My new video for Irish artist David Turpin. Shot last year in Dublin.
Concept: David Turpin | Dir/Ed: Gareth Stack | DOP: Siobhán T. Rose Madden | Prod: James Galvin | BTS: Anthony Kinsella Feat: Xona, Lorcan, Dmitry, Michal, Pablo, David, Emerson and Bonnie Take from the album ROMANCES.
Directed this last year for Irish artist David Turpin. It’s from an album called Romances, featuring his songs performed by a variety of Irish artists, in this case Jordan from the band XOMO.
The idea for the video was a kind of audition / tarot reading before a pair of jaded libertines. Visually we tried to create the feeling of a Robert Mapplethorpe photograph, or some of the effects pioneered by John Maybury in his biopic of Frances Bacon, ‘Love is the Devil’. This combined in camera effects with a good amount of post grading, like chromatic aberation and depth of field effects. Using Davinci, Film Convert and Red Giant Universe.
It must have been about a year ago that I met Chris Wilson, and his partner Áine Ní Loingsigh. They were playing together in St Stephen’s Green. Not busking, but just jamming on cello and guitar for the hell of it. I shot some footage with a gimbal I’d just picked up, and we shared emails.
A few months later Chris suggested we made a music video for his debut EP. I came up with a typically ambitious idea, and eventually, over herbal teas in Chris’s boho flat in the docklands he and Aine agreed to do it.
The resulting video is very much ‘stone soup filmmaking’, with a crew working largely for free and a shoestring budget. We shot in the house my great great grandfather built at the turn of the century in Carrigabruise Cavan.
The band (Chris and Áine) gave absolutely stunning performances as a rural couple struggling with poverty and the pain of a hard turn of the century life. Lee Murphy paints an incredibly moving portrait of their child.
The video was shot by Andy Flaherty, Ismael Diarra and myself, with invaluable production from Jimmy Galvin at Shoot Cut Grade. Most of the crew worked for free, and gave their hearts completely to the project. Dan Kelleher, Donal Kelleher, Lisa Murphy, Shona Murphy, Laura Keane, Aisling Lynch, and of course Nicole O’Connor were incredible as background artists. Costumes were provided by Ciaran Taylor of Carpet Theatre, who personally took us into his home to riddle through his haul of turn of the century garments. Thanks also to David Murphy of Smoke Stack Studios, who provided immense support to the production. Thanks also to my uncle and aunt Michael and Sheila Stack who let us use the old house, which was literally an irreplaceable setting for the video.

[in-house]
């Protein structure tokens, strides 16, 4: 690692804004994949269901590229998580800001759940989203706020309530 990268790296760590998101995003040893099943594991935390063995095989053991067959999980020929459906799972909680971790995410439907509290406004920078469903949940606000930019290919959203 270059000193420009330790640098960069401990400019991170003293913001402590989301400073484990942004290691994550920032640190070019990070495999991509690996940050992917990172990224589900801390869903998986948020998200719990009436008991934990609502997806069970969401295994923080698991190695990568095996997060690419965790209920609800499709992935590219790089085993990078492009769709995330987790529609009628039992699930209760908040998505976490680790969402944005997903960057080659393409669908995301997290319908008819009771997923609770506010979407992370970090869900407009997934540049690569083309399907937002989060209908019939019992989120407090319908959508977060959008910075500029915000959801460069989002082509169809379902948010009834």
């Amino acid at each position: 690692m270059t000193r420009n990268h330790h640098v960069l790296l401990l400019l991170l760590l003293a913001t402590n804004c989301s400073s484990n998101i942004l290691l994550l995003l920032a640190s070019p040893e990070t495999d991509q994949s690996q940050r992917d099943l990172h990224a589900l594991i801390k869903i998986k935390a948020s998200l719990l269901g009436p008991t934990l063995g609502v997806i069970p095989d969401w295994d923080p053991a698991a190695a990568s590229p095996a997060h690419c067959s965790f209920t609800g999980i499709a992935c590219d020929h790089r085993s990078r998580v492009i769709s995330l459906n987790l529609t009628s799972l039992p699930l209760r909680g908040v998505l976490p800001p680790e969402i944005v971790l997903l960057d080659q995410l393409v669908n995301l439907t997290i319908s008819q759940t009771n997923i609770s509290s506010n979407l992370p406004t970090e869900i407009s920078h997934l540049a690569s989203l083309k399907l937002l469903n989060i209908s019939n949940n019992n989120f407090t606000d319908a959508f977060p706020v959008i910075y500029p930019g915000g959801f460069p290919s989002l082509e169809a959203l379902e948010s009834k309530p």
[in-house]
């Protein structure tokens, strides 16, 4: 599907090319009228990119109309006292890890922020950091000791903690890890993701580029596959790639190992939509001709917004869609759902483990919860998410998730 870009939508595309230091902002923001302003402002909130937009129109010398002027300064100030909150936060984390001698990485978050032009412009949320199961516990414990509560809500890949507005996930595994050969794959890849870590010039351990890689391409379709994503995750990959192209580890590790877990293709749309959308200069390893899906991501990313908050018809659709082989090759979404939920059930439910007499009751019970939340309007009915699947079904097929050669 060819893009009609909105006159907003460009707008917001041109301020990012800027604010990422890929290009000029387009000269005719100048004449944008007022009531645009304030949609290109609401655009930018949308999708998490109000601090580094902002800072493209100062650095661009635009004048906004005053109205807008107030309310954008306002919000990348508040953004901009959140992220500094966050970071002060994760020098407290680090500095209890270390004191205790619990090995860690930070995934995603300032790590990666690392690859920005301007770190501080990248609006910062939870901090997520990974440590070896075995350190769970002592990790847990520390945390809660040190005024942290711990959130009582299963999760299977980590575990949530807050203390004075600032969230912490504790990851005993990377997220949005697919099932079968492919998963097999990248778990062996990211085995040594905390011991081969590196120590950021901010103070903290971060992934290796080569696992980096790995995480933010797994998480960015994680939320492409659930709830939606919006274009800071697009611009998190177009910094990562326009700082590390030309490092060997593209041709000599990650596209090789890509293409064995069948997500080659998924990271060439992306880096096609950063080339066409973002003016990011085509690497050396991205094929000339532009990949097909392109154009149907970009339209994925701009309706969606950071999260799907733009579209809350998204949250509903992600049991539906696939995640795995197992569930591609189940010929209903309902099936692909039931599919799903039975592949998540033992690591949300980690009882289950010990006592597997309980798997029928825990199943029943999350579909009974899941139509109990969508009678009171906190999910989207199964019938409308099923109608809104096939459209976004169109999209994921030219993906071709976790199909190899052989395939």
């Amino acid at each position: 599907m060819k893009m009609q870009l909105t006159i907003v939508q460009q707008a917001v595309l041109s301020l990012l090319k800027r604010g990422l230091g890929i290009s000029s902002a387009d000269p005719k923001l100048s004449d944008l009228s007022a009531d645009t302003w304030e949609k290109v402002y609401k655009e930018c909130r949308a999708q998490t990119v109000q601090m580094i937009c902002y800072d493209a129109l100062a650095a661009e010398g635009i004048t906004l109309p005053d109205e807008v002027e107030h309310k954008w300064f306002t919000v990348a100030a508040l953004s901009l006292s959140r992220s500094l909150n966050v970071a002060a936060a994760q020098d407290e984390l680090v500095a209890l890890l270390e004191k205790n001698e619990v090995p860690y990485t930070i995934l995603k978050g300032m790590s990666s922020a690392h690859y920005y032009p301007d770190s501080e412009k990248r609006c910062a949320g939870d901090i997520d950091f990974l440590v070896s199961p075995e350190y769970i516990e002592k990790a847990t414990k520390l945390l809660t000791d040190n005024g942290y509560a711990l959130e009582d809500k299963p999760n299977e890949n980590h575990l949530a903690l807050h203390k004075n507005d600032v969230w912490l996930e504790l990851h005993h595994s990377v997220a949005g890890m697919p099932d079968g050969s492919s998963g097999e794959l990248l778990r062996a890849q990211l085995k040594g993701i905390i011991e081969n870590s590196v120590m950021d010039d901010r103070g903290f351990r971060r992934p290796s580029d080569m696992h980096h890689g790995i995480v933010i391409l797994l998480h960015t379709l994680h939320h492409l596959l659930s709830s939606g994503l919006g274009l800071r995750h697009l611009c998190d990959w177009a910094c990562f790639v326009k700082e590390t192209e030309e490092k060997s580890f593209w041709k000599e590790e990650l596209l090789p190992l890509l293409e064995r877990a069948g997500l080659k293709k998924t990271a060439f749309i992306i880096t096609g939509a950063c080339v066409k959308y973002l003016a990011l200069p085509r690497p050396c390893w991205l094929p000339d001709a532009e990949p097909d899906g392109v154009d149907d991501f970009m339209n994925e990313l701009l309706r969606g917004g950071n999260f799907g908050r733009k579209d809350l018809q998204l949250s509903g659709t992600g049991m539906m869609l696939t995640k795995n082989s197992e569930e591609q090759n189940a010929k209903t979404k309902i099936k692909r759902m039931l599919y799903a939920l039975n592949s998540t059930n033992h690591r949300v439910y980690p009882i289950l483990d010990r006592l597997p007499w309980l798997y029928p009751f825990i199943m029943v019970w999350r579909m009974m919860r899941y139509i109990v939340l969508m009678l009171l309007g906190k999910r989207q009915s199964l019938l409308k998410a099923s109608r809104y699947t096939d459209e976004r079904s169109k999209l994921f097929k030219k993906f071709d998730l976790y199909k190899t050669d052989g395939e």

Written by Chris Wilson and Grahame Rolfe Video by Gareth Stack Director of Photographer – Andrew Flaherty Camera Operator – Ismael Diarra Producer – James Galvin, Shoot Cut Grade Starring Chris Wilson, Áine Ní Loingsigh, Lee Murphy, Mike Timms. Background Artists – Dan Kelleher, Aisling Lynch, Nicole O’Connor
Wicklow Sudbury School is an experiment in Irish education. The first curriculum ‘free school’ in the country. A school where students spend all day long, pursuing their real interests. The Sudbury Valley model, pioneered in Massachusetts in the late 1960s, puts children in charge of directing their own education. A few years ago I organised some events along these lines in Dublin. Learning and teaching as self directed fun. Those experiences, and my time volunteering at Exchange Dublin – the democratically organised art space in Temple Bar forcibly shut down by Dublin City Council in 2014 – have shown me the power of learning as play. The importance of genuine ‘third spaces’, where people can explore through play to offer the kind of deep personal enrichment that bureaucratic curricula and educational measures cannot hope to define, let alone measure. These spaces are so rare in our contemporary societies, where every inch is commodified and defined, every intervention tailored, every creative work moulded and marketed to a constructed audience, that they can seem fantastical. They are spaces that literally remind us what it means to be human. Connection, creativity, love in action.